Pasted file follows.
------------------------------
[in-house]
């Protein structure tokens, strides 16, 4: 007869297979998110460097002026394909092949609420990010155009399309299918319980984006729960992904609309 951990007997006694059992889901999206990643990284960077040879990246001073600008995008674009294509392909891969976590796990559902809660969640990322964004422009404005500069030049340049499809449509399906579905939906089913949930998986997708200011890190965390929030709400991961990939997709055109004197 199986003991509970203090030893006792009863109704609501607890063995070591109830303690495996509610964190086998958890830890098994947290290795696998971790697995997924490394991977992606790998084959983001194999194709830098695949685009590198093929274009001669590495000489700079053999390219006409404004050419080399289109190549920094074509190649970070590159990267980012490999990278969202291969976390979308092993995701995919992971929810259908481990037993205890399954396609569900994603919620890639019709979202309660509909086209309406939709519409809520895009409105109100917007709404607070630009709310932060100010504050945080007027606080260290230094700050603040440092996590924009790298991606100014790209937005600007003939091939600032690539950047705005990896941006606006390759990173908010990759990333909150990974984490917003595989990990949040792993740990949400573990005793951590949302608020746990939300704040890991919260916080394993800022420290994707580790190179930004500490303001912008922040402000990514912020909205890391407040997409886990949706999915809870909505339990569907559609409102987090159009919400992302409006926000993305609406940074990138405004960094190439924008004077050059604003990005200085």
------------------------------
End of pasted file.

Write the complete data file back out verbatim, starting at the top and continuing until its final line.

[in-house]
């Protein structure tokens, strides 16, 4: 007869297979998110460097002026394909092949609420990010155009399309299918319980984006729960992904609309 951990007997006694059992889901999206990643990284960077040879990246001073600008995008674009294509392909891969976590796990559902809660969640990322964004422009404005500069030049340049499809449509399906579905939906089913949930998986997708200011890190965390929030709400991961990939997709055109004197 199986003991509970203090030893006792009863109704609501607890063995070591109830303690495996509610964190086998958890830890098994947290290795696998971790697995997924490394991977992606790998084959983001194999194709830098695949685009590198093929274009001669590495000489700079053999390219006409404004050419080399289109190549920094074509190649970070590159990267980012490999990278969202291969976390979308092993995701995919992971929810259908481990037993205890399954396609569900994603919620890639019709979202309660509909086209309406939709519409809520895009409105109100917007709404607070630009709310932060100010504050945080007027606080260290230094700050603040440092996590924009790298991606100014790209937005600007003939091939600032690539950047705005990896941006606006390759990173908010990759990333909150990974984490917003595989990990949040792993740990949400573990005793951590949302608020746990939300704040890991919260916080394993800022420290994707580790190179930004500490303001912008922040402000990514912020909205890391407040997409886990949706999915809870909505339990569907559609409102987090159009919400992302409006926000993305609406940074990138405004960094190439924008004077050059604003990005200085």